Kurt, world's 1st clone of rare horse, learning 'wild language' from female companion
SAN DIEGO - A rare wild horse that was cloned is learning his "wild horse language" after being paired with another female of the same species and recently made his debut to visitors at the San Diego Zoo.
The rare, endangered Przewalski’s horse, named Kurt, was created from cells taken from a stallion that had sat frozen at the San Diego Zoo for 40 years before the cells were fused with an egg from a domestic horse.
As part of the cloning process, scientists then removed the nucleus from the egg cell — ensuring Kurt would be basically all Przewalski’s horse. The cells were implanted in a surrogate mother, a domestic quarter horse, who birthed Kurt in August 2020.
The result was the world’s first cloned Przewalski’s horse, zoo officials said.
Kurt, the world’s first cloned Prezwalski horse in a field habitat at the San Diego Zoo Safari Park. Photo was taken on Sept. 15, 2022. (Credit: Ken Bohn, San Diego Zoo Wildlife Alliance)
Cloned Przewalski’s horse now learning their unique ‘behavioral language’
The Przewalski’s horse was formerly extinct in the wild and has survived for the past 40 years almost entirely in zoos around the world.
Kurt’s birth was just the first step in bringing his genetics back to the Przewalski’s population, officials said.
In March 2021, Kurt moved from a Texas cloning facility to the San Diego Zoo. Because he was born to a surrogate mother, Kurt did not have experience with other Przewalski’s horses and lacked the behavioral language needed to interact and thrive among his own species.
"Przewalski’s horses normally live in groups where a youngster secures their place in the herd from their mother," Kristi Burtis, the San Diego Zoo’s director of wildlife care, said in a statement. "Because Kurt was not born into a herd, he didn’t know the behavioral language that is unique to Przewalski’s horses."
And so, the zoo staff was tasked with socializing Kurt by introducing him to Holly, a young female of his own species.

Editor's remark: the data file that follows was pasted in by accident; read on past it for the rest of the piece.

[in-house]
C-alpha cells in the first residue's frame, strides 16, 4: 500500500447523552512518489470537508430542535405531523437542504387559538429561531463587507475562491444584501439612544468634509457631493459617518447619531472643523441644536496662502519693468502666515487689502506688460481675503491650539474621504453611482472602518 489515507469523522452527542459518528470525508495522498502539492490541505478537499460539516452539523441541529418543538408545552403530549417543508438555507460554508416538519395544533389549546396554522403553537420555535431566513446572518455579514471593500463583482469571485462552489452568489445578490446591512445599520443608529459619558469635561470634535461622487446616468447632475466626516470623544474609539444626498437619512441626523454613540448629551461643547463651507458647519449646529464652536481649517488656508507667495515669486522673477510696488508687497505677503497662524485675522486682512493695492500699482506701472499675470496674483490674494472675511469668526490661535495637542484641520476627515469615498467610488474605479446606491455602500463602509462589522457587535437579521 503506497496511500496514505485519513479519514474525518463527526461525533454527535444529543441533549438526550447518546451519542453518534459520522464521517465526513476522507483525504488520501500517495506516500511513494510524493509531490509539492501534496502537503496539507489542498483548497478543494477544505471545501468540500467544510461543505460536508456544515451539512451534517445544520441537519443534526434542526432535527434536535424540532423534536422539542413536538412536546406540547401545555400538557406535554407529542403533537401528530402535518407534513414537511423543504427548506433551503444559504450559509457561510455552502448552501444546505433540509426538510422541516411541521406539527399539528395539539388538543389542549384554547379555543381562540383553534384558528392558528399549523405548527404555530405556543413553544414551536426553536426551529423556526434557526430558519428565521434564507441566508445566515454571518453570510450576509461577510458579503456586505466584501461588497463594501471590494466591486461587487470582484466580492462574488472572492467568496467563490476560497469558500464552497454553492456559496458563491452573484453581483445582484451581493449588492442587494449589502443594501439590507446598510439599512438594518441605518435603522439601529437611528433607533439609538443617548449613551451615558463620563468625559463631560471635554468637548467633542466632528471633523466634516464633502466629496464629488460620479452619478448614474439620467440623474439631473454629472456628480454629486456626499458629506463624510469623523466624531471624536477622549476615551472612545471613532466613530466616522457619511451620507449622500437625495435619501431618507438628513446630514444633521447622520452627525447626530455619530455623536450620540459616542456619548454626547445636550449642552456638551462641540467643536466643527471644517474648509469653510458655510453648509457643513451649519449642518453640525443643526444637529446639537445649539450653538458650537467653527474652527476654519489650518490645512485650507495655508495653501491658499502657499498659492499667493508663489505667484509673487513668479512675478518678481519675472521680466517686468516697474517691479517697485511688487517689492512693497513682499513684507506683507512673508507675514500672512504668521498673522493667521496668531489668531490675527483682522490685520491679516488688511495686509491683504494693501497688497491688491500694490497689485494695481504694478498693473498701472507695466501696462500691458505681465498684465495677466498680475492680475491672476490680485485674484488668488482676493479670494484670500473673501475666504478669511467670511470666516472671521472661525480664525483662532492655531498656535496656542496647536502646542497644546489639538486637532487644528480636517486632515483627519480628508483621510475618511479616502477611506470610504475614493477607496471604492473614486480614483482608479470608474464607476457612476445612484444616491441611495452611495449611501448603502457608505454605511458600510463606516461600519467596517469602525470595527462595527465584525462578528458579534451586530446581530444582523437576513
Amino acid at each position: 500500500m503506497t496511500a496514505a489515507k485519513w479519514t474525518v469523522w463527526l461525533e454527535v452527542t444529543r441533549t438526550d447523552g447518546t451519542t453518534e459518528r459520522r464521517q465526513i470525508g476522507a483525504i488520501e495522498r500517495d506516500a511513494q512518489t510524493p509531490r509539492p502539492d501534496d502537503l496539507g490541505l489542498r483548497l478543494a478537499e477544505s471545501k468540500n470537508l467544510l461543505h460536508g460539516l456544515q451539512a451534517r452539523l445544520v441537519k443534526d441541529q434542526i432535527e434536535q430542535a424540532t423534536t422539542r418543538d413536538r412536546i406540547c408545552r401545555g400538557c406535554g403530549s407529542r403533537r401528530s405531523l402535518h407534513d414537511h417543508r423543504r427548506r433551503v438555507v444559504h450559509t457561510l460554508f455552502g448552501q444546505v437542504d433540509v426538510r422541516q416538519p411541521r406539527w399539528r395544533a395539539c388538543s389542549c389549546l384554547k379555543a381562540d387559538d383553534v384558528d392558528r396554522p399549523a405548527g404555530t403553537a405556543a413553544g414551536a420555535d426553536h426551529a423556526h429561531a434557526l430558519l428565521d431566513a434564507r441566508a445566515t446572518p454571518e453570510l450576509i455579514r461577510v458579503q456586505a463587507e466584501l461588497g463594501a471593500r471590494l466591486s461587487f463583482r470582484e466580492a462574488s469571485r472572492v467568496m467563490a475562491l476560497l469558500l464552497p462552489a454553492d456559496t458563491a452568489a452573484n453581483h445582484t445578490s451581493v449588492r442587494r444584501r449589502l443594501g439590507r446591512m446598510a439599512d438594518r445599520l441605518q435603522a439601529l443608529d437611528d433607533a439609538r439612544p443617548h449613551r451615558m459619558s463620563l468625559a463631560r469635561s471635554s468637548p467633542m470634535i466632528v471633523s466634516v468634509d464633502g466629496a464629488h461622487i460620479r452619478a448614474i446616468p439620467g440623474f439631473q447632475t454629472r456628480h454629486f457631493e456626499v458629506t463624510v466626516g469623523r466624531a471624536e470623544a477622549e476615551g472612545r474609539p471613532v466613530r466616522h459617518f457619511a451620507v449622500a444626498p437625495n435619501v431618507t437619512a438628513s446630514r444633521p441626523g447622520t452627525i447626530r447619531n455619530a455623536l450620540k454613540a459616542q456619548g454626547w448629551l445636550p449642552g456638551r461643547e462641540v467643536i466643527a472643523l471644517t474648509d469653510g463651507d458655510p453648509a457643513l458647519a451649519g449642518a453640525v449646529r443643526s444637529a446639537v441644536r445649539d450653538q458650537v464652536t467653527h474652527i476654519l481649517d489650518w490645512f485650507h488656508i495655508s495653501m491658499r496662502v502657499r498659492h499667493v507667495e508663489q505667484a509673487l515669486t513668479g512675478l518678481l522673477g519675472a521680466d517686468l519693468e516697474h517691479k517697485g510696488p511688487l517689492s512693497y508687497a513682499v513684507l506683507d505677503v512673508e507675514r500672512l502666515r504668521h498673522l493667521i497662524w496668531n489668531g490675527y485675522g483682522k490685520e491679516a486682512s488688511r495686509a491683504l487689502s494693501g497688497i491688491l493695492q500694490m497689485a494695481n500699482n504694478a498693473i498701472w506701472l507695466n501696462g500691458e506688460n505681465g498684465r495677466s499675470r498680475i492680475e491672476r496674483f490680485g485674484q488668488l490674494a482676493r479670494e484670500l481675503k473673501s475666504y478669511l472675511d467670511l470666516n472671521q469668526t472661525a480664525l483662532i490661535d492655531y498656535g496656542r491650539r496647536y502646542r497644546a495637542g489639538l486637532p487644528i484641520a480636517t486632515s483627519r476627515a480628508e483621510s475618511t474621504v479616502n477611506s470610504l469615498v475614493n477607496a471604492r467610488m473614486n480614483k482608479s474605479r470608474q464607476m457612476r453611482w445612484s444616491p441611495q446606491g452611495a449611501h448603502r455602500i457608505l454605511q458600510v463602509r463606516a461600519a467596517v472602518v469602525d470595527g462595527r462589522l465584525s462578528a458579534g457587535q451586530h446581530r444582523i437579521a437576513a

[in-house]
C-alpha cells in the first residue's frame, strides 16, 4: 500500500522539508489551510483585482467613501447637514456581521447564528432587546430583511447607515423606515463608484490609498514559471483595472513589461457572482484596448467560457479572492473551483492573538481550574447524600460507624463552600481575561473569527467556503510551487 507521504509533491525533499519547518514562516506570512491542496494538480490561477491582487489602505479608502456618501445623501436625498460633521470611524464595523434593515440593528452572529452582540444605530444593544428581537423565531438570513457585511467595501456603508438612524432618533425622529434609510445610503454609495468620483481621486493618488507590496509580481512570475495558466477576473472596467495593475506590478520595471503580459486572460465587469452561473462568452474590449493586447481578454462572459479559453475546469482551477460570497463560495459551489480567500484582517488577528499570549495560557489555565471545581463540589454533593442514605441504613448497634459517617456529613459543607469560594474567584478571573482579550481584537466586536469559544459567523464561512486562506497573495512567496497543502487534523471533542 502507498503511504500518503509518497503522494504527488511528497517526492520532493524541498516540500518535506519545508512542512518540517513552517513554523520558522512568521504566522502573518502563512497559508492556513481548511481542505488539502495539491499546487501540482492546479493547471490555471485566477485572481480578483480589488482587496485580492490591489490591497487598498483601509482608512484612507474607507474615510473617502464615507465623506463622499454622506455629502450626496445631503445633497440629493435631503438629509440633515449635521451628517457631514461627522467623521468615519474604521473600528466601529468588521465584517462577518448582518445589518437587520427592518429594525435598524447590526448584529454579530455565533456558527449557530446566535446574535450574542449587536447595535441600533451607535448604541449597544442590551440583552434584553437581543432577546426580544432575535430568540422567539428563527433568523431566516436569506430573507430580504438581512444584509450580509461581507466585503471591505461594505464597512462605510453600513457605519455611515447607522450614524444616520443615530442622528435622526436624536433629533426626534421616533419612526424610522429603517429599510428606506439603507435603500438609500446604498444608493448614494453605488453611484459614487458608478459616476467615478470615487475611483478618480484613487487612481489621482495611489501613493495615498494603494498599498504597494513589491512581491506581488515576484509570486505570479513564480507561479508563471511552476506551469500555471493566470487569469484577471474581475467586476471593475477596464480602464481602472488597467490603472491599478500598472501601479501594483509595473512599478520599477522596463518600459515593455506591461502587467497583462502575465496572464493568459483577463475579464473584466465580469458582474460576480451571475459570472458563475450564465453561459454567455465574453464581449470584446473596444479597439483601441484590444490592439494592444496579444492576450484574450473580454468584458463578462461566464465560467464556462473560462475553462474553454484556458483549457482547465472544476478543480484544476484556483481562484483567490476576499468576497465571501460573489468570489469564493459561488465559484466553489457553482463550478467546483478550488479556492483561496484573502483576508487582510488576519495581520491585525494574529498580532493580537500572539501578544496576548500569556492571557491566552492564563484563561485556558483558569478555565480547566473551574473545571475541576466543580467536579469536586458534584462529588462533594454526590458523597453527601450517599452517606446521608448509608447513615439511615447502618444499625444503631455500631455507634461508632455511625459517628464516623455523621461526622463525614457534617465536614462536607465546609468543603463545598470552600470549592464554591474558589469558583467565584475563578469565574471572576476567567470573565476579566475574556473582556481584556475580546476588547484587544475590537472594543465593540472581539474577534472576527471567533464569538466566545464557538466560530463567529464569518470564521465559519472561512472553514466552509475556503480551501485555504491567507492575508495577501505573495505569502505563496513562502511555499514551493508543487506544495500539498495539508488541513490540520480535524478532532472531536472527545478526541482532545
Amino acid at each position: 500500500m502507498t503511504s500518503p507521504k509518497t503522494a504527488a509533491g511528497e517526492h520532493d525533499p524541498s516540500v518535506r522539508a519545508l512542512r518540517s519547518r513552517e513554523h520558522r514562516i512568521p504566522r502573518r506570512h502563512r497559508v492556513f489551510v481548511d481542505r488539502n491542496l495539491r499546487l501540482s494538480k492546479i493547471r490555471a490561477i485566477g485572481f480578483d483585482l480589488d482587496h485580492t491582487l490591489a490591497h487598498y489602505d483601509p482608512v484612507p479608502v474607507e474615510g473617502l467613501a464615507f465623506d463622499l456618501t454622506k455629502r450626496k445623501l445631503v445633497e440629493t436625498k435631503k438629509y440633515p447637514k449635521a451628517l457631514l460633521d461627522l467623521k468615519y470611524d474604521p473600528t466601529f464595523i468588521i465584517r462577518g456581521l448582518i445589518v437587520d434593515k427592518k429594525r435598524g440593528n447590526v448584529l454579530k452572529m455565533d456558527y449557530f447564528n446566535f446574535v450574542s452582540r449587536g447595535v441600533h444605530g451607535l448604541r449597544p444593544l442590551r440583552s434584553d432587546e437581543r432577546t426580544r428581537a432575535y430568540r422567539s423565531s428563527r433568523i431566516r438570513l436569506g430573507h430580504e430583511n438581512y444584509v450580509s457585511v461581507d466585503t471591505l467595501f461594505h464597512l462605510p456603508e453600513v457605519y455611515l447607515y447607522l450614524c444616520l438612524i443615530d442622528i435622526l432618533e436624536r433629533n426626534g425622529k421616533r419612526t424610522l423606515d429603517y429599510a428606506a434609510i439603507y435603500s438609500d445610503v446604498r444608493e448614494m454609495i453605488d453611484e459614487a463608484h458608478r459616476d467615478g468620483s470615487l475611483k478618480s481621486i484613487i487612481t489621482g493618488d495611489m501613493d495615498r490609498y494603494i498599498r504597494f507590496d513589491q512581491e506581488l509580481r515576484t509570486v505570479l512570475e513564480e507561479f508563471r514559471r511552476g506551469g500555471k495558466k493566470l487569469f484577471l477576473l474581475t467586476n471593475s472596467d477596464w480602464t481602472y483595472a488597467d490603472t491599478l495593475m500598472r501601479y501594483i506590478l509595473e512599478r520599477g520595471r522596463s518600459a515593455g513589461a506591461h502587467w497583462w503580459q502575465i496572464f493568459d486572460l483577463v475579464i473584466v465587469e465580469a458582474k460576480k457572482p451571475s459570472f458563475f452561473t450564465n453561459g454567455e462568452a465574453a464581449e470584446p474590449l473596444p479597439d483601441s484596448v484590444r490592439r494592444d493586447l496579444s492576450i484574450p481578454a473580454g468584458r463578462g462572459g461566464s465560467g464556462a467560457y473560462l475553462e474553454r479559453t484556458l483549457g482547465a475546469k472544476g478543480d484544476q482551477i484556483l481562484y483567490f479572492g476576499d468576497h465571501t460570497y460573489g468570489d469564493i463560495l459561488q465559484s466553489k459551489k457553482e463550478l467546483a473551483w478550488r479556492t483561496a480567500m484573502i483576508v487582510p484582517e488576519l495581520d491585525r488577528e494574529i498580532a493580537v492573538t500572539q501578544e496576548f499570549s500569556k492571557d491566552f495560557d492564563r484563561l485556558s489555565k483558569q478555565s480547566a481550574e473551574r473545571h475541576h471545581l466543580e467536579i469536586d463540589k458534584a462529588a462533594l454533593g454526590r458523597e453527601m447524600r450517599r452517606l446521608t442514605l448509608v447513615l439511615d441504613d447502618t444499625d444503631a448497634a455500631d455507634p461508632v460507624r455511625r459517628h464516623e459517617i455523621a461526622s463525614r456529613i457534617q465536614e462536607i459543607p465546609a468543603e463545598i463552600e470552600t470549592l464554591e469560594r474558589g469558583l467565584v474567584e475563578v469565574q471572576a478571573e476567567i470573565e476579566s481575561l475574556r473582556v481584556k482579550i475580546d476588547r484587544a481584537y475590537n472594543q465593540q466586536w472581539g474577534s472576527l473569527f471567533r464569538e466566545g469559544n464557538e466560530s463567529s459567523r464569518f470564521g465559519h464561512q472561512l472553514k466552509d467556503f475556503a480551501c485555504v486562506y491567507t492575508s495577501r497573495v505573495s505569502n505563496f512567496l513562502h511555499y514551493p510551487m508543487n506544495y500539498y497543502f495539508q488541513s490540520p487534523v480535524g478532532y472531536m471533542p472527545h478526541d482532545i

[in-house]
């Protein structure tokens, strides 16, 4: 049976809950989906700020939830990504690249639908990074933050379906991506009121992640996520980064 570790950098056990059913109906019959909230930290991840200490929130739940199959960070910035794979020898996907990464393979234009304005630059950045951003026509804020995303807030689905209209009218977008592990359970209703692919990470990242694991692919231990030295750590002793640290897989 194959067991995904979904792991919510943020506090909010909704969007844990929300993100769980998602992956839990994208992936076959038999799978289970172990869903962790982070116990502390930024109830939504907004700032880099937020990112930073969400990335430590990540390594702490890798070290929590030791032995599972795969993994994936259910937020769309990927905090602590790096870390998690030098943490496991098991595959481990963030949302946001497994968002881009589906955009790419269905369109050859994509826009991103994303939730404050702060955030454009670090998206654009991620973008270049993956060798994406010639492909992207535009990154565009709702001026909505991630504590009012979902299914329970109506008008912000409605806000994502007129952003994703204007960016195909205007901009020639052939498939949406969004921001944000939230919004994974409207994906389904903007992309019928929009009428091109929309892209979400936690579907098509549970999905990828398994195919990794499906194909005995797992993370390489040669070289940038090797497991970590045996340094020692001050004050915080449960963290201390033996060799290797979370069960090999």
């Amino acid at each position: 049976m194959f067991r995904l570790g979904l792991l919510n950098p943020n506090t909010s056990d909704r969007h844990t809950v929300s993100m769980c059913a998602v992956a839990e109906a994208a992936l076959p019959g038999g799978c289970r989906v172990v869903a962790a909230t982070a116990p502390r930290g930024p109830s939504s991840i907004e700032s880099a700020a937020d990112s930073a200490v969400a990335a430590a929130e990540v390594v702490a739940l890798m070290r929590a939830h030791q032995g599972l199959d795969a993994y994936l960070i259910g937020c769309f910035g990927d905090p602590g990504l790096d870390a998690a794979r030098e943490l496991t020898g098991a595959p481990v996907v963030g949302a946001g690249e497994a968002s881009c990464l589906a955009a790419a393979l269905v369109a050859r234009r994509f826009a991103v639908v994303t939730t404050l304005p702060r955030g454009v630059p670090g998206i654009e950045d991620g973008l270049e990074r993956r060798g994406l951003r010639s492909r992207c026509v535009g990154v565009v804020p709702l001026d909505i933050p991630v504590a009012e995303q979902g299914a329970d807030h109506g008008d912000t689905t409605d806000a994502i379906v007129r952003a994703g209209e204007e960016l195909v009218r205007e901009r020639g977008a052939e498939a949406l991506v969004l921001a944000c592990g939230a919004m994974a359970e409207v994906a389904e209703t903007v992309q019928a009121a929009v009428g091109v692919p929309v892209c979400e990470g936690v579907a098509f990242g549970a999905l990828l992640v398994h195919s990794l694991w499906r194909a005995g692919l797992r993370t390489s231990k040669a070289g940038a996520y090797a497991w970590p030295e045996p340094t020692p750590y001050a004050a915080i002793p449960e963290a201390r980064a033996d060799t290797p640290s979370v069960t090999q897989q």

Holly, who is just a few months older than Kurt, was raised in a Przewalski’s horse herd and "had the full repertoire of wild horse language to share," the zoo said. She arrived at the San Diego Zoo in May 2021 and was introduced to Kurt.
After some "behavioral sparring," the two horses have settled into an affectionate pairing, the zoo said.
From left to right: Kurt, the world’s first cloned Prezwalski horse, and Holly, in a field habitat at the San Diego Zoo Safari Park. Photo was taken on Sept. 15, 2022. (Credit: Ken Bohn, San Diego Zoo Wildlife Alliance)
"They enjoy being together, running around and playing. Kurt and Holly have been in a secluded, private habitat since their arrival at the Safari Park and were recently introduced to the Safari Park’s Central Asia field habitat, where they are now viewable by guests," officials said in a statement this week.
Kurt and Holly are set to join a larger herd of Przewalski’s horses "soon." The zoo also hopes that Kurt will be the breeder stallion when he reaches maturity at 3 to 4 years of age.
"Kurt is significant to his species because he offers the hope of bringing back lost genetic diversity to the population," said Nadine Lamberski, the San Diego Zoo Wildlife Alliance’s chief conservation and wildlife health officer. "It is imperative to do everything we can to save this genetic diversity before it disappears."
Kurt a ‘model’ for saving endangered wildlife through cloning
While surviving mostly at zoos, all of the surviving horses are related to 12 Przewalski’s horses born in the wild, officials said. Conservationists hope to expand the strength of the species’ population by reviving genetic diversity that was stored in San Diego Zoo Wildlife Alliance’s Biodiversity Bank.
Ongoing reintroductions of Przewalski’s horses since the 1990s have established several wild herds on grasslands in China and Mongolia, but conservationists say maintaining genetic variation is a "vital part" of ensuring the species’ survival in the future.
"Advanced reproductive technologies are relatively standard for domestic horses and cattle. However, there have been few attempts to work with endangered species," the zoo said, noting how the successful birth of Kurt demonstrates how these techniques can be used for conservation efforts in the future.
Scientists have also cloned nearly two dozen kinds of mammals, including dogs, cats, pigs, cows, and polo ponies. In 2018, researchers in China created monkeys for the first time using the cloning techniques that produced Dolly the sheep.
"Kurt’s birth was a major milestone for Przewalski’s horse conservation," said Oliver Ryder, Ph.D., Kleberg endowed director of conservation genetics at the San Diego Zoo Wildlife Alliance. "His success will serve as a model for saving endangered wildlife through the use of cloning, using DNA stored in the Wildlife Biodiversity Bank at San Diego Zoo Wildlife Alliance."
The colt was named after Kurt Benirschke, M.D., who joined the San Diego Zoo’s research committee in 1970 and worked as the zoo’s director of research from 1974 to 1986. He helped found the conservation research program at San Diego Zoo Wildlife Alliance, including the Frozen Zoo — which is an important part of San Diego Zoo Wildlife Alliance’s Biodiversity Bank efforts.
San Diego’s Frozen Zoo contains a massive collection of irreplaceable living cell lines, gametes, and embryos used for conservation, assisted reproduction, evolutionary biology, and wildlife medicine.
This story was reported from Cincinnati.